What I learned on Sugar Island time


By Joseph Hennessey A common misconception that the general public supports is that teachers and other education officials only work nine or ten months a year. While this may be true in terms of direct classroom instruction, our colleagues most often take courses to maintain their licensure and expand their skills or knowledge base, attend professional conferences to collaborate with other others and keep abreast of policies and best professional practices. practice or undertake educational journeys to remember the beauty and diversity of the world around them.

By Joseph Hennessy

A common mistake that the general public supports is that teachers and other education officials only work nine or ten months a year. While this may be true in terms of direct classroom instruction, our colleagues most often take courses to maintain their licensure and expand their skills or knowledge base, attend professional conferences to collaborate with other others and keep abreast of policies and best professional practices. practice or undertake educational journeys to remember the beauty and diversity of the world around them.

I therefore consider myself exceptionally lucky to have been invited on a trip earlier this summer that met each of the above criteria. Thanks to the generous financial sponsorship of Unum, the generous invitation of my colleague Cindy Soule, Teacher of the Year 2021 in Maine, and the more than generous sharing of time and knowledge by various members of the Penobscot Nation, my cohort and I was able to spend several days canoeing the Penobscot River, exploring tribal lands and waters, learning in various fields from subject matter experts, and contextualizing our learning experience to bring it back in our classrooms in the fall. Most of our trip was on Sugar Island, a beautiful and calm place in the middle of the Penobscot River, and therefore the progression from one learning experience to another was on “Sugar Island Time”, an affectionate reference. how being outdoors filters out white noise.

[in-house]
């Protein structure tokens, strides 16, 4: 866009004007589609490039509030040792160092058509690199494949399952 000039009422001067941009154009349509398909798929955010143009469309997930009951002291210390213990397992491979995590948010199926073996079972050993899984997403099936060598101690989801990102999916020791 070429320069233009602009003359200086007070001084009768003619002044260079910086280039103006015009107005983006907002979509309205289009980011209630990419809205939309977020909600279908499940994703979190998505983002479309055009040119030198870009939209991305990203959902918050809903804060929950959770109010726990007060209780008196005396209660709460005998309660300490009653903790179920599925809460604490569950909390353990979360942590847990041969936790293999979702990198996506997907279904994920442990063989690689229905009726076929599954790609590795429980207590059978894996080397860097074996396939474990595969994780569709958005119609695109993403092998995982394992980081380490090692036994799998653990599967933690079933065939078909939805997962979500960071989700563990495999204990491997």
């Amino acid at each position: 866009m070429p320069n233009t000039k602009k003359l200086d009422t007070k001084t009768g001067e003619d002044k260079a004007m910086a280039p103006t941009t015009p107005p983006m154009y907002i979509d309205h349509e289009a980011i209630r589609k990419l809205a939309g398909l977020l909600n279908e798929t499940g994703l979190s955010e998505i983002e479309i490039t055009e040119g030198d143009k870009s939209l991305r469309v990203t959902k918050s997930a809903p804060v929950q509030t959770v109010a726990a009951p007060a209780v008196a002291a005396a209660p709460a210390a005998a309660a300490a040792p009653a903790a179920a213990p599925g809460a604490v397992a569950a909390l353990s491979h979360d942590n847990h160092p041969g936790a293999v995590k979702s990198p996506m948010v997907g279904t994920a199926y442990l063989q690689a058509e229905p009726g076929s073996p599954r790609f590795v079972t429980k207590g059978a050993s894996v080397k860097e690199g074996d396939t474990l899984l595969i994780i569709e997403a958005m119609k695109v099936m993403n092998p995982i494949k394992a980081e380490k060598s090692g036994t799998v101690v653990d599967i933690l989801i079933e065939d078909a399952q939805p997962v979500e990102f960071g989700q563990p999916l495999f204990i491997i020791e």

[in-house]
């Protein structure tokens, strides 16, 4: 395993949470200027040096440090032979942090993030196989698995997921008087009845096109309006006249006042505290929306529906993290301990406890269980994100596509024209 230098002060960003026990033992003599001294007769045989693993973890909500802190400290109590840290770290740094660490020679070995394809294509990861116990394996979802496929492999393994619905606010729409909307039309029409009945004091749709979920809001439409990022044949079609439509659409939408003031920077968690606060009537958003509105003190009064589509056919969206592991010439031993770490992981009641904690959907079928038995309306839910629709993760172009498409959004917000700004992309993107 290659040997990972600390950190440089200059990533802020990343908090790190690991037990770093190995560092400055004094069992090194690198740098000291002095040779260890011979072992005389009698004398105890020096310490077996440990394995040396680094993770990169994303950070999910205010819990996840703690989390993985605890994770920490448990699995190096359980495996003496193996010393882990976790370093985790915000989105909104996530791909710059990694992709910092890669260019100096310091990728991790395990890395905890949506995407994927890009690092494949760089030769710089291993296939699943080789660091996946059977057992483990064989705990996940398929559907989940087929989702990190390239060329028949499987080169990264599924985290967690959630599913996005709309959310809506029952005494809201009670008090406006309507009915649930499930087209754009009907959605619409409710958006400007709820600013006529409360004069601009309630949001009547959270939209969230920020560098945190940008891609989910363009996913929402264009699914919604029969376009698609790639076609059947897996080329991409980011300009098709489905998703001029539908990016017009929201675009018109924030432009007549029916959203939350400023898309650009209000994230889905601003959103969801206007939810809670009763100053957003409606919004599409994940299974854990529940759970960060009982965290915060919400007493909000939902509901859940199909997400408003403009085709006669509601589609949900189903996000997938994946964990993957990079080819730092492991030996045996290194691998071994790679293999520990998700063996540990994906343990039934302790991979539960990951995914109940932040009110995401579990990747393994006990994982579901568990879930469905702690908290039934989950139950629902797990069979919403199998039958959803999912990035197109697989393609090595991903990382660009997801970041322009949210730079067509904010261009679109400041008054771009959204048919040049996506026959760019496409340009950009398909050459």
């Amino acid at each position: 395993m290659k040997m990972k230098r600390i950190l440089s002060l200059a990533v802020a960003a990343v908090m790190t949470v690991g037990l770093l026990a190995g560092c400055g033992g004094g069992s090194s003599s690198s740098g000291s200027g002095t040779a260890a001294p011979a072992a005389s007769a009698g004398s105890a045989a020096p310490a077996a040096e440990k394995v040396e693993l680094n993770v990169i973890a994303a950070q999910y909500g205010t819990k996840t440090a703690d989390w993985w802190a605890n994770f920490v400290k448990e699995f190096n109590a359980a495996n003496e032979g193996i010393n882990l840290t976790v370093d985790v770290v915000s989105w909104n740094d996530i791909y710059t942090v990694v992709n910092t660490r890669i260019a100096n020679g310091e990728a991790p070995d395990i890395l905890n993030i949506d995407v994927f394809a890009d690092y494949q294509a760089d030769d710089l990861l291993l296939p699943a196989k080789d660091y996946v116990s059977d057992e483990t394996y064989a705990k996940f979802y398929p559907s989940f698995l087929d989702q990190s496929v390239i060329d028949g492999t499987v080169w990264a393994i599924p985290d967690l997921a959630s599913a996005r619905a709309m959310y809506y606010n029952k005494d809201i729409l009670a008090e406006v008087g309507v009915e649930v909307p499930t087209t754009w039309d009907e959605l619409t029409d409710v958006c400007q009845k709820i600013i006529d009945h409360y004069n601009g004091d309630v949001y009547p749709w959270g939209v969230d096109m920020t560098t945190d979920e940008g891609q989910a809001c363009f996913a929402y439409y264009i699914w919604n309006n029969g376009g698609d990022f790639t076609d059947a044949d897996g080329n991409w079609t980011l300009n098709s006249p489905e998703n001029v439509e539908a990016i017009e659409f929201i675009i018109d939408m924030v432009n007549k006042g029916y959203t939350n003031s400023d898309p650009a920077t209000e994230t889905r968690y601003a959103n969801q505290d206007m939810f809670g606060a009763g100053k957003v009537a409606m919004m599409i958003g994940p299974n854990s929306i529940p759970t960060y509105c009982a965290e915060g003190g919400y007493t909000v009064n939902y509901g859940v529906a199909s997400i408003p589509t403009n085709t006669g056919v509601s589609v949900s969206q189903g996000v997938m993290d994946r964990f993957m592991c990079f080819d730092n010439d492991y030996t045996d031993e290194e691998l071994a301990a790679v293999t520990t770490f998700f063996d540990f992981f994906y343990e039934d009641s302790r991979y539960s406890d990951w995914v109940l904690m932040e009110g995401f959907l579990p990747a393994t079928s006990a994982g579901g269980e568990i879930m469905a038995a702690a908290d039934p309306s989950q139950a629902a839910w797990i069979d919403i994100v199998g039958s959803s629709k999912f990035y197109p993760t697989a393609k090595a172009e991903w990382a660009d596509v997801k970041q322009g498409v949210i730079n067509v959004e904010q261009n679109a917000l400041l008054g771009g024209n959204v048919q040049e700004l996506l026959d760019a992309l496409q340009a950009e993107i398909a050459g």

Photo courtesy of Joseph Hennessey
RIVERFRONT – The Penobscot River on a recent summer day.

While on the river and island, we learned about the traditional way of making birchbark canoes, the archaeological history of the Penobscot and other Wabanaki tribes in Maine and the Canadian Maritimes, the identification and explanation of herbal and natural remedies for diseases found on Sugar Island, and a number of ongoing political and cultural priorities as described by the tribal members present (including, the Wabanaki Repatriation Committee, the Native American Grave Preservation and Repatriation Act, the Smithsonian Exemption, Language Preservation, and Cultural Preservation and Celebration, among others).

The members of the Penobscot Nation have been open, charitable and patient with all my questions and weaknesses and those of my cohort through the light and more serious times (i.e. how should abuse, misunderstandings or historical ambiguities?); To say that the time I was invited to spend on Sugar Island and the Penobscot River was sublime and priceless wouldn’t be a strong enough explanation.

It was a real experience of applied learning in an aspect of our cultural and historical narratives that I hadn’t spent much time in before. It is one thing to learn about Penobscot and the larger Wabanaki history and issues in the abstract and quite another to be deliberately guided by those who know the context themselves. Upon reflection, my experience addressed the questions Professor Rebecca Sockbeson addressed in her 2011 description of Indigenous research methodology: “How can the Waponahki [Wabanaki] ways of knowing (epistemology) and ways of being (ontology) inform politics in Maine? Abstract and contextual studies have their merits in modern education, but context is especially important when dealing with issues of historical tension, betrayal, and irresolution. Yet none of the battles waged individually, between members of the cohort, or between the different identities represented on the trip struck me as hopeless and pragmatically optimistic.

Although my experience with “Sugar Island Time” is probably over (although there are plenty of other people who will take a similar trip in the future), I look forward to what’s next. Maine passed LD 291 in 2001 which required the teaching of Wabanaki studies, then enacted the compulsory study of Native American history in Maine in 2003. The legal mandate for the inclusion of Native education was further strengthened last year, and I am encouraged by the progressive steps that my school district and the Department of Education have responded to.

Beyond the formal study that students will receive in their social studies courses (perhaps abstract, contextual, or both), I will endeavor to remain more aware of where I might be emphasizing on a perspective or experience that is surely more solid in my mind now than it might have been before. Across all disciplines and grade levels, the more well-rounded our students can become, the more successful our state will be.

I remain indebted to my cohort members and the Penobscot Nation for allowing me to participate in the experience and I hope to learn more in the future.

Hennessey is an English teacher at Piscataquis Community High School. He was the 2018 Piscataquis County Teacher of the Year and the 2019 Maine Teacher of the Year.

Thank you for reading your 4 free articles this month. To continue reading and supporting local rural journalism, please subscribe.

Back To Top